The man fans really wanted to see mix it up with Vince was a fella by the name of Eric Bischoff.  Vince and Eric had real-life animosity, and ever since 1998 when Bischoff issued a public challenge to fight Vince, fans had been intrigued by the potential matchup.

This is the power struggle we all wanted to see

Monday, October 14, 2019

Winery Outlinery: Broken Creek Vineyards (Shrewsbury, MA)

Welcome to a brand new feature here at Enuffa.com, Winery Outlinery (sister series of Brewery Reviewery)!  Yeah that's right, I'm branching out into wine reviews.  Thanks to Adam from EatDrinkLearn.com I've been drinking and discussing a lot of wine lately, so let's give this a go.  Hopefully I won't come off as a wine amateur....


Broken Creek Vineyard
​​614 South St 
Shrewsbury, Ma 01545


This past weekend my family and I traipsed out to Worcester to see my mother sing at the Worcester Jazz Festival, and on the way home we drove through the Shrewsbury, MA neighborhood where I grew up.  Right down the street from our old house there just happens to be a young little winery called Broken Creed Vineyard.  Launched in late 2015 by Eric Preusse, Broken Creek is a small boutique vineyard offering an eclectic variety of reds, whites, and a few special editions, all of which have big, bold flavor and a ton of character.  Of all the wineries I've visited, Broken Creek has perhaps the most memorable roster of wines; each one is an unusual take on its respective varietal and they stick with you after you've left.  Tastings are $10 for five one-ounce pours and you get to keep your branded wine glass - that there is a bargain.  Broken Creek also books private events in their welcoming, rustic tasting room.

So let's dive in and talk about some wine, shall we?


Riesling: A dry white wine made with grapes sourced from California.  This wine has notes of nectarine and pineapple. ​

JB: My wife and I got into Rieslings a decade ago during a visit to the Finger Lakes (Riesling country), so I'm always on the lookout for a good dry one.  This fit the bill nicely; light and dry with just a hint of citrus.  The Riesling was my favorite of the whites and I picked up a bottle to go.


Chardonnay: This is a well balanced white wine with flavors of green apple, citrus and hints of vanilla.​

JB: Generally my favorite white varietal is an oaky, buttery Chardonnay.  Broken Creek's version is unoaked, drier than a typical Chard, with just a bit of fruitiness.  I liked this one too but preferred the Riesling. 

Awesomely Shitty Movies: Son of Frankenstein (1939)

Welcome to the third Awesomely Shitty Movies piece dedicated to the Universal Studios Frankenstein series!  In case you missed part 2, check it out HERE.  Today we're talking about the third film in the franchise, Son of Frankenstein!


After the critical and commercial triumph that was Bride of Frankenstein, it seemed like another sequel would be a natural.  But Carl Laemmle Sr and Jr were soon forced out of the company due to their extravagant spending, and it seemed monster movies were off the table as well.  It was only due to an LA theater reviving Dracula and Frankenstein as a double feature, and the ensuing huge box office success, that the studio opted to jump back into that pool.  James Whale was not interested in returning however, and Rowland V. Lee was hired to direct the third film.  Son of Frankenstein was originally to be shot in color as well, but the monster's makeup didn't look quite right, so that plan was scrapped.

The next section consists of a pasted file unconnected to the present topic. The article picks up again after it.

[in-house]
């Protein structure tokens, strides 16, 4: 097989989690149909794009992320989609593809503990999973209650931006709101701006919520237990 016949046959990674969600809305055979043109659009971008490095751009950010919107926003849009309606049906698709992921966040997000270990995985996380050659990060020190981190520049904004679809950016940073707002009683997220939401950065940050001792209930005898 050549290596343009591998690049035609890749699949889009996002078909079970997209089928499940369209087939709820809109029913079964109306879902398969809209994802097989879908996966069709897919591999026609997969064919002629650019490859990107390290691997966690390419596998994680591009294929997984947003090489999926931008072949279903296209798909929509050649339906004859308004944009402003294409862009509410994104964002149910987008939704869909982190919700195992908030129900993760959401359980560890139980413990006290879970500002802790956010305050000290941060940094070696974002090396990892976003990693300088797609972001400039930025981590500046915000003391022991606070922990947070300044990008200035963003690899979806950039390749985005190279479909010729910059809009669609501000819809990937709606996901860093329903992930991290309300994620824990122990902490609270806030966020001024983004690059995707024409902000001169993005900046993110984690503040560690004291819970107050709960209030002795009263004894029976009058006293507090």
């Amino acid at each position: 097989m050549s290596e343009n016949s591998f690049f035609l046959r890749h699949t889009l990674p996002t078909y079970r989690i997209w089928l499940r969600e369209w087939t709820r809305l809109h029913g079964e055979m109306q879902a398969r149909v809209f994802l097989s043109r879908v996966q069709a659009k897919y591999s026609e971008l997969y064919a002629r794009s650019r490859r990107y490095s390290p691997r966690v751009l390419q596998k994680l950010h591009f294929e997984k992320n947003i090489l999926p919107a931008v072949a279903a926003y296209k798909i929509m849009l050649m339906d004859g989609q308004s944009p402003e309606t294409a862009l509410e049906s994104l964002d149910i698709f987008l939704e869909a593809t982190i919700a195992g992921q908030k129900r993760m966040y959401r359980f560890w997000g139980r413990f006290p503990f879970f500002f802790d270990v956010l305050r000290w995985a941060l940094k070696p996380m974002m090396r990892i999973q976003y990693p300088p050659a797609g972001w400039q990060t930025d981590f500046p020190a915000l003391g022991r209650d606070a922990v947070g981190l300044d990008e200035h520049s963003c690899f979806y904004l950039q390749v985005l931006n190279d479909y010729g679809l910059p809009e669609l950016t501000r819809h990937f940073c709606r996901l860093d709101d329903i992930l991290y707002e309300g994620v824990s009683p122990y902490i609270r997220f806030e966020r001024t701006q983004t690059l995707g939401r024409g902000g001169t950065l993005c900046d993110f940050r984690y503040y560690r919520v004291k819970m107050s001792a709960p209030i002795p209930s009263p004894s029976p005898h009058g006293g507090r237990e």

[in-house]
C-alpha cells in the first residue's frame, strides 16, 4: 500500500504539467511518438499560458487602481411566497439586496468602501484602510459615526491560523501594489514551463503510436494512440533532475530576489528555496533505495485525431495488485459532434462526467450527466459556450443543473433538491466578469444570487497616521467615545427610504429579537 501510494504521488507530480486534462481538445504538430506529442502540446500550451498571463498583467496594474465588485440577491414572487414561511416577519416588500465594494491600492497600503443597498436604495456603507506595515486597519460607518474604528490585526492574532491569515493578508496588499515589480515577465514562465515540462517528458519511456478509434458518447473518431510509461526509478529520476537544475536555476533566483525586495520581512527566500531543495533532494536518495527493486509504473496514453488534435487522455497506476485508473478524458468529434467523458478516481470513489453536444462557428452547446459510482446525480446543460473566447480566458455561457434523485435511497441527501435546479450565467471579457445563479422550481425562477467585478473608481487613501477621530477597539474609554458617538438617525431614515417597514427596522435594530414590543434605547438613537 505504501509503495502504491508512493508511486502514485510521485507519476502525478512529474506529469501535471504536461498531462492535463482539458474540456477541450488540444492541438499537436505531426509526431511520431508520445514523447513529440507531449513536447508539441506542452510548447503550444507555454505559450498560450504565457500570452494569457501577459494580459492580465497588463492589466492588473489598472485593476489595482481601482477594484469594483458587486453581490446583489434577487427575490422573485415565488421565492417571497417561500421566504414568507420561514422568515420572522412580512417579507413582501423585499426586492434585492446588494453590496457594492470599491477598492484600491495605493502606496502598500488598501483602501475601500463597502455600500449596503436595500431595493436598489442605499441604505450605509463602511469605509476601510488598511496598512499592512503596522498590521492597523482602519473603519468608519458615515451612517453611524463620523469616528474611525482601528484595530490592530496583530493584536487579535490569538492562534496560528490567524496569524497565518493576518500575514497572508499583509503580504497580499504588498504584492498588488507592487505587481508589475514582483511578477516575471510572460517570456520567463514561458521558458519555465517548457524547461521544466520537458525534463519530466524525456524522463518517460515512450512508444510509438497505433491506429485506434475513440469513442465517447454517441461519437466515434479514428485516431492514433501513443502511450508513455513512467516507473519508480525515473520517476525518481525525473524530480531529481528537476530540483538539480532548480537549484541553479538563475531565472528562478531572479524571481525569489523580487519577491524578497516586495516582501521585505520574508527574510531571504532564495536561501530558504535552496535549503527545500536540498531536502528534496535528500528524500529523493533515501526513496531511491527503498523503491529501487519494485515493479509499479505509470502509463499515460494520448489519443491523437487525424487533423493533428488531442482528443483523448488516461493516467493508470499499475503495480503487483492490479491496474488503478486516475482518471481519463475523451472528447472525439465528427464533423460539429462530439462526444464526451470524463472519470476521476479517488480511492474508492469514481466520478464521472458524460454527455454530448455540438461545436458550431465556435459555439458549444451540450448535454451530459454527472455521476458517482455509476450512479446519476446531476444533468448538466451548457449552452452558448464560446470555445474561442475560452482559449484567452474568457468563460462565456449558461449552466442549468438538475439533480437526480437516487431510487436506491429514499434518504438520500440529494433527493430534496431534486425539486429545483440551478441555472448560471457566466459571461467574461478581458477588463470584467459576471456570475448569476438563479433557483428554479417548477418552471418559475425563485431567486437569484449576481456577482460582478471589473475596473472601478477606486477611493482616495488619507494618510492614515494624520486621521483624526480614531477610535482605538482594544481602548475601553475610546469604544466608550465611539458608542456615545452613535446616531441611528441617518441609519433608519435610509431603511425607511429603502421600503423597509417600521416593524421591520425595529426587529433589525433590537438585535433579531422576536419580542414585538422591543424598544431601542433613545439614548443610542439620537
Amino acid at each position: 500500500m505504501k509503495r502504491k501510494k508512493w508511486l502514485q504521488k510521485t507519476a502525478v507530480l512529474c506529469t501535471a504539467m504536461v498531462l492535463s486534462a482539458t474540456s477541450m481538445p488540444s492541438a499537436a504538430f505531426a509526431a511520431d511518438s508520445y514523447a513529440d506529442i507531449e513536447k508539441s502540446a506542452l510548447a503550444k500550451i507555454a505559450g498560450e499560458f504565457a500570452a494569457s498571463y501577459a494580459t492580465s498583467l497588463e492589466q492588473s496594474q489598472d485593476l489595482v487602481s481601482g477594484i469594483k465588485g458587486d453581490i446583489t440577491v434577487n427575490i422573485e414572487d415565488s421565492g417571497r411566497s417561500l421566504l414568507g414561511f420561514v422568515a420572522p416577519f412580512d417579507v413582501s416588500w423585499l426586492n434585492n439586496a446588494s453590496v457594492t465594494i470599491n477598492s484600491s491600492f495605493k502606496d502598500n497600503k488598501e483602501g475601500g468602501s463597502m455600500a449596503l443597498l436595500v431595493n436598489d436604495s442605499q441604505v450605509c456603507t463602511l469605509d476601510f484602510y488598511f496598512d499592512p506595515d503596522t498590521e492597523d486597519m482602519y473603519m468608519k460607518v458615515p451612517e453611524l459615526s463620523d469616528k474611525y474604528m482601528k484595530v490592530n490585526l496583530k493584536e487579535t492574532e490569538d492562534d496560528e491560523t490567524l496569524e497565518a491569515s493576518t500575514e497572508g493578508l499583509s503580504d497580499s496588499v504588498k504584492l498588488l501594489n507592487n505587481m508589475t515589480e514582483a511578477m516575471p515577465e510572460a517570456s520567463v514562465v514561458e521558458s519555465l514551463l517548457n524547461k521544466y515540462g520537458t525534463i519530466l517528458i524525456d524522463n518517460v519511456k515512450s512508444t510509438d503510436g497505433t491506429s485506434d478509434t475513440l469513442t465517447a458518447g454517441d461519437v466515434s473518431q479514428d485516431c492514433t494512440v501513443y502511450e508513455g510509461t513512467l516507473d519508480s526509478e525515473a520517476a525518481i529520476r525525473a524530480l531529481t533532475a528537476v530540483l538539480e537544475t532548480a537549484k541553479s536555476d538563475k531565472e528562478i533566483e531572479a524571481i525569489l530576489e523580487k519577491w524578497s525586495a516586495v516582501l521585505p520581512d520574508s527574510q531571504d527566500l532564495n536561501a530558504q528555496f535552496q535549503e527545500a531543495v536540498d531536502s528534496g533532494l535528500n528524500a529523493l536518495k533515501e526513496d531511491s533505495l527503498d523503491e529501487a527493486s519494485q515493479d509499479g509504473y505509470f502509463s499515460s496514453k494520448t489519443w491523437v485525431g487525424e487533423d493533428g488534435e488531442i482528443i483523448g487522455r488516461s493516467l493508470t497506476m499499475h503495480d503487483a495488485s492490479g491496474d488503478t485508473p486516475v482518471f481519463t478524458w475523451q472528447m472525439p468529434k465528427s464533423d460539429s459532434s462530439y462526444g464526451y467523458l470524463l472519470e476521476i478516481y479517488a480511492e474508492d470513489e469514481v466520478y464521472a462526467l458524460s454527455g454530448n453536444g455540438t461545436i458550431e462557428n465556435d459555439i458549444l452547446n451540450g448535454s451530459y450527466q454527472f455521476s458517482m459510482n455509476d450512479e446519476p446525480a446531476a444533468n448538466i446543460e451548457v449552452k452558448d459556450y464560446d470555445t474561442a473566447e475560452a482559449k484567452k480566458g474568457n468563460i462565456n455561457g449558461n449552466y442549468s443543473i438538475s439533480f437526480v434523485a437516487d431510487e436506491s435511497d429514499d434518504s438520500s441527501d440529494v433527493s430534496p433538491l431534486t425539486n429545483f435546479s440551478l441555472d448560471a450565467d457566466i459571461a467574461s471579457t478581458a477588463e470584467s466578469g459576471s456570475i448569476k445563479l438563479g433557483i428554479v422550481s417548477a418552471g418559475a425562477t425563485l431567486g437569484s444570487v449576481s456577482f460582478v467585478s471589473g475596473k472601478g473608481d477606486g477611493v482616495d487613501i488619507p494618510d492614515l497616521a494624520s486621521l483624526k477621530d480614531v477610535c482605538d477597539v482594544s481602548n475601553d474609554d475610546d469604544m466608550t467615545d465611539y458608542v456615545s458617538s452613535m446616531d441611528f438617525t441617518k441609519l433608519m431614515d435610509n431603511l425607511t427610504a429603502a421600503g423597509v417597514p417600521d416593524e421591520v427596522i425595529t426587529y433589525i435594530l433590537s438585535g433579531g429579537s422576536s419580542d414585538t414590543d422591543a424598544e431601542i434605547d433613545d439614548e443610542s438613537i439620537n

Son of Frankenstein was another box office success and helped pull Universal out of its financial slump.  Following this movie the studio began churning out cheesy Frankenstein sequels and crossovers, making Son the last serious entry in the series.

So what worked and what didn't?  Let's take a gander...



The Awesome


Visuals

This series thus far has been full of rich, expressionist lighting, off-putting Dutch angles, and an emphasis on intense lights and darks to plunge the viewer into this bizarre world.  Son of Frankenstein continues this trend and in some ways takes it a step further, with some of the sets including angular, surrealistic staircases that cast jagged shadows on the walls behind.  Almost every set in fact has bare, textureless walls so the shadows can come across more strongly.  More on that aspect a little later.  The Film Noir genre was just beginning to blossom at this point, and many of those films must've taken some visual cues from Son of Frankenstein, among others.

Great use of lighting and angles


Friday, October 11, 2019

Top Ten Things: Vampire Movies

Welcome to another edition of Top Ten Things, here at Enuffa.com!  Continuing with the Halloween festivities, today we'll count down what are in my estimation the ten greatest vampire films of all time.

Before Stephanie Meyer forever ruined the vampire genre by turning it into insipid teen melodrama involving beautiful undead emo heartthrobs (who despite not technically being alive can somehow procreate), there used to be quite a few excellent films devoted to the subject.

Being a vampire really isn't any fun when you think about it.  I explored this topic a little in my Awesomely Shitty Movies piece about The Lost Boys:

"It is possible to create complex, thought-provoking films about vampires, exploring at what cost such powers come: isolation, loneliness, unending bloodlust, tedium, having to live with murdering people, having to evade capture and prosecution for murdering people, etc."

The vampire, no matter how romantic a character you try to make him, is still at heart a repulsive, predatory creature who must kill human beings in order to survive.  Think of how awful his breath must be after drinking all that blood.  Imagine how filthy his clothes would be after sleeping in dirt every day.  Really, are the fringe benefits of being eternally young and having superhuman strength and speed worth all the other headaches? 


Anywho, here's my ten picks.


10. Near Dark (1987)